# [PEM16-P26] Nonlinear pitch angle scattering of low pitch angle electrons caused by whistler mode chorus emissions

Keywords:chorus emissions, pitch angle scattering, wave-particle interaction

Whistler-mode chorus emissions are defined as coherent emissions with frequency sweep, and are frequently observed by various satellites in the Earth's inner magnetosphere. Chorus emissions are generated by energetic electrons in the kinetic energy range from a few to tens of keV through nonlinear wave-particle interactions, and energetic electrons are scattered their pitch angle by generated chorus emissions. The pitch angle scattering is closely related to energetic electron precipitation into the ionosphere, contributing to diffuse and pulsating aurora. Conventionally, it has been considered that particles satisfying the cyclotron resonance condition are scattered toward the loss cone by whistler mode waves. Li et al. (2015) indicated, however, that low pitch angle particles tend to be scattered away from the loss cone by coherent whistler mode waves. Omura et al. (1991) reviewed the study of the motion of particles under the presence of coherent waves and represented the equation of motion of particle near the resonance condition as a pendulum equation. They assumed in the derivation of the equation that the pitch angle of particles is not small (Nunn, 1974).

In this study, we derive the equation of the motion of particles without the assumption of small pitch angle to consider pitch angle scattering near the loss cone in the velocity phase space. We clarify that electrons near the loss cone satisfying the cyclotron resonant condition are scattered away from the loss cone due to the Lorentz force caused by the wave magnetic field and the parallel velocity component of electrons. In order to reproduce the pitch angle scattering caused by chorus emissions, we carry out a test particle simulation using the simulation system along a dipole magnetic field line and a whistler mode wave model. Results of the test particle simulation are consistently explained by the nonlinear theory we derived, and the pitch angle variation due to the nonlinear effect strongly depends on the wave amplitude. In particular, for the case of the large amplitude wave, most of resonant electrons are trapped by the coherent wave and are efficiently scattered away from the loss cone, resulting in less precipitating electrons. Furthermore, assuming 20 keV electrons uniformly distributed in the pitch angle range from 0 to 90 degrees, we estimate the modulation of pitch angle distribution while electrons encounter one wave packet of chorus emissions. Our results indicate that most of low pitch angle electrons scattered away from the loss cone and build a bump of distribution at the moderate pitch angle satisfying the cyclotron resonant condition. These results suggest that the relation between chorus wave intensity and the flux of auroral electron precipitation is not straightforward and that the nonlinear effect newly proposed by the present study should be taken into account.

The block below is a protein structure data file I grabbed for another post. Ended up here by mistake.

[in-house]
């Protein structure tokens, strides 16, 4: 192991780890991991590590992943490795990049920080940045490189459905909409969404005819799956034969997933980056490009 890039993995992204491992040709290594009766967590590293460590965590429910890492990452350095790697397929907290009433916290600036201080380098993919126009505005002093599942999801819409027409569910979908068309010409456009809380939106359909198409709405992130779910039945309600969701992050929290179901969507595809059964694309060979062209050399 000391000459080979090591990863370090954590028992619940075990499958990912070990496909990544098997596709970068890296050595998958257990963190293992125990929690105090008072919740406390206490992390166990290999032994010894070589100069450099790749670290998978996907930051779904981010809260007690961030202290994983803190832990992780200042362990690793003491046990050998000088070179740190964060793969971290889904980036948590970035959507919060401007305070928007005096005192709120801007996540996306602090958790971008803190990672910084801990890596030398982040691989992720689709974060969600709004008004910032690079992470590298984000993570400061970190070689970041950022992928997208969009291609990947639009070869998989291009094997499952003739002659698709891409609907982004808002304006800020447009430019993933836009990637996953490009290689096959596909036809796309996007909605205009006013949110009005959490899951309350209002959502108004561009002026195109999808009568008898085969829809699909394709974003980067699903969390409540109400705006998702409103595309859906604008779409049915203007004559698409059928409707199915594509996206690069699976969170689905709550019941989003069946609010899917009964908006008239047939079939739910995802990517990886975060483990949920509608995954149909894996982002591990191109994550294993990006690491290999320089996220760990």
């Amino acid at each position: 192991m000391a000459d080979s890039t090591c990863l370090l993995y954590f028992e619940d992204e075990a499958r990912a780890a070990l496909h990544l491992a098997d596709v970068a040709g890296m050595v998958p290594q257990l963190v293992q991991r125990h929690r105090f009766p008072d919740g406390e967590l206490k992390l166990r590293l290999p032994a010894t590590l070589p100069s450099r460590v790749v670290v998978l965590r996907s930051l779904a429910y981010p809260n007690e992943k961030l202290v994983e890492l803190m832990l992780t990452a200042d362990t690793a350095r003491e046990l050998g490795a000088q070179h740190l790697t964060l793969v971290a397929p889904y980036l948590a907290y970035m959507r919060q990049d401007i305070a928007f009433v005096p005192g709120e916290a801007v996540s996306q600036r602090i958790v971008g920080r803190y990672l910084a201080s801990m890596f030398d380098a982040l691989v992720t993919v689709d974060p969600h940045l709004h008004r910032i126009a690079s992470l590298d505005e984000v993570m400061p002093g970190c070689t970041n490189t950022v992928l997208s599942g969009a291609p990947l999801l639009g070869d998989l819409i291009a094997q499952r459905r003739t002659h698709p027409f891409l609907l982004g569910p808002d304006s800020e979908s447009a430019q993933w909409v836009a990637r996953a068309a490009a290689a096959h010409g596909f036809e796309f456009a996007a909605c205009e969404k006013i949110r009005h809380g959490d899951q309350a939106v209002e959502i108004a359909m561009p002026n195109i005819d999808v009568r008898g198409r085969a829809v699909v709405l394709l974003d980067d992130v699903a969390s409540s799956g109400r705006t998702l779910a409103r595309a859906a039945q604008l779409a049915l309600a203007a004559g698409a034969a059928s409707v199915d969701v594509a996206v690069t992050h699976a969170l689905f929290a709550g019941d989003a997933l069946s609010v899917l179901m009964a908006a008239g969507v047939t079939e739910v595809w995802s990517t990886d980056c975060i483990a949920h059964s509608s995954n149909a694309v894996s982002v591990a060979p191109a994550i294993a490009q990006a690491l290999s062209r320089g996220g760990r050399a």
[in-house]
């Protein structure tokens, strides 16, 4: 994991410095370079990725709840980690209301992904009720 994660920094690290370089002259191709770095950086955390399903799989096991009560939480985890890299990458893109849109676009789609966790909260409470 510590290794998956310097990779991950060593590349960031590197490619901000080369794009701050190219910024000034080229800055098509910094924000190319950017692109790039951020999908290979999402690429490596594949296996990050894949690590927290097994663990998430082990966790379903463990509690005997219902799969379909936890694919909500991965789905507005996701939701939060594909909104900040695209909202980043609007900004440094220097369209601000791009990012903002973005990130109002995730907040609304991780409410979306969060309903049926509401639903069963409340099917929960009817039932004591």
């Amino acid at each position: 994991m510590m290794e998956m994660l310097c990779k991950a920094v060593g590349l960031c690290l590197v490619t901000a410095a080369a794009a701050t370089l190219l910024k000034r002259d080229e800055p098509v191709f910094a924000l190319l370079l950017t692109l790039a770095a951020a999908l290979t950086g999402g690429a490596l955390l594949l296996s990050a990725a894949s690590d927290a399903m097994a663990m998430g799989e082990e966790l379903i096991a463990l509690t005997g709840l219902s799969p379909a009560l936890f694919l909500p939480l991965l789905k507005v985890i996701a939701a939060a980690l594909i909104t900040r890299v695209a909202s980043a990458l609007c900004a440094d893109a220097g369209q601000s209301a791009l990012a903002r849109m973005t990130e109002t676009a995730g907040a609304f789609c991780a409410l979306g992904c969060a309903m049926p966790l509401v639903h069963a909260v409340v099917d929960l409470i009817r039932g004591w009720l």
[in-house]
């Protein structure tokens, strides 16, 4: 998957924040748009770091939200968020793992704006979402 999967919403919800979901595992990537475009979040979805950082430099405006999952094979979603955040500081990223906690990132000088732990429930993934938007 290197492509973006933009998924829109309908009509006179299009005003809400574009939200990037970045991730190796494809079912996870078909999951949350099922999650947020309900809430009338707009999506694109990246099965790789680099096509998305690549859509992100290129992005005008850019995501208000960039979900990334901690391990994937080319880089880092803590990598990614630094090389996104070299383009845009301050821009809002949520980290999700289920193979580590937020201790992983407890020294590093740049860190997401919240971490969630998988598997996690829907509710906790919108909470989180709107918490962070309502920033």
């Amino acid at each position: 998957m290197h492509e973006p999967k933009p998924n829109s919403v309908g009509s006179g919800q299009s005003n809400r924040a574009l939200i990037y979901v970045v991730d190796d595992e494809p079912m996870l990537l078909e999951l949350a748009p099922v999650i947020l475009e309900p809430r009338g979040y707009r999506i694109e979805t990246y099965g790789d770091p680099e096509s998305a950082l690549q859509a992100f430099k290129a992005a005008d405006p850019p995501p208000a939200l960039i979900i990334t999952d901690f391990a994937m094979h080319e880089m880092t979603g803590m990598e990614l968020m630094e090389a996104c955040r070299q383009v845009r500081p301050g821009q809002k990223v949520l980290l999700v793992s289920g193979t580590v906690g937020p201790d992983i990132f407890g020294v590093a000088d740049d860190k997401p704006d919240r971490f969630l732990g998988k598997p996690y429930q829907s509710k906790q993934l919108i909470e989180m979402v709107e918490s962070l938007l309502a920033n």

In this study, we derive the equation of the motion of particles without the assumption of small pitch angle to consider pitch angle scattering near the loss cone in the velocity phase space. We clarify that electrons near the loss cone satisfying the cyclotron resonant condition are scattered away from the loss cone due to the Lorentz force caused by the wave magnetic field and the parallel velocity component of electrons. In order to reproduce the pitch angle scattering caused by chorus emissions, we carry out a test particle simulation using the simulation system along a dipole magnetic field line and a whistler mode wave model. Results of the test particle simulation are consistently explained by the nonlinear theory we derived, and the pitch angle variation due to the nonlinear effect strongly depends on the wave amplitude. In particular, for the case of the large amplitude wave, most of resonant electrons are trapped by the coherent wave and are efficiently scattered away from the loss cone, resulting in less precipitating electrons. Furthermore, assuming 20 keV electrons uniformly distributed in the pitch angle range from 0 to 90 degrees, we estimate the modulation of pitch angle distribution while electrons encounter one wave packet of chorus emissions. Our results indicate that most of low pitch angle electrons scattered away from the loss cone and build a bump of distribution at the moderate pitch angle satisfying the cyclotron resonant condition. These results suggest that the relation between chorus wave intensity and the flux of auroral electron precipitation is not straightforward and that the nonlinear effect newly proposed by the present study should be taken into account.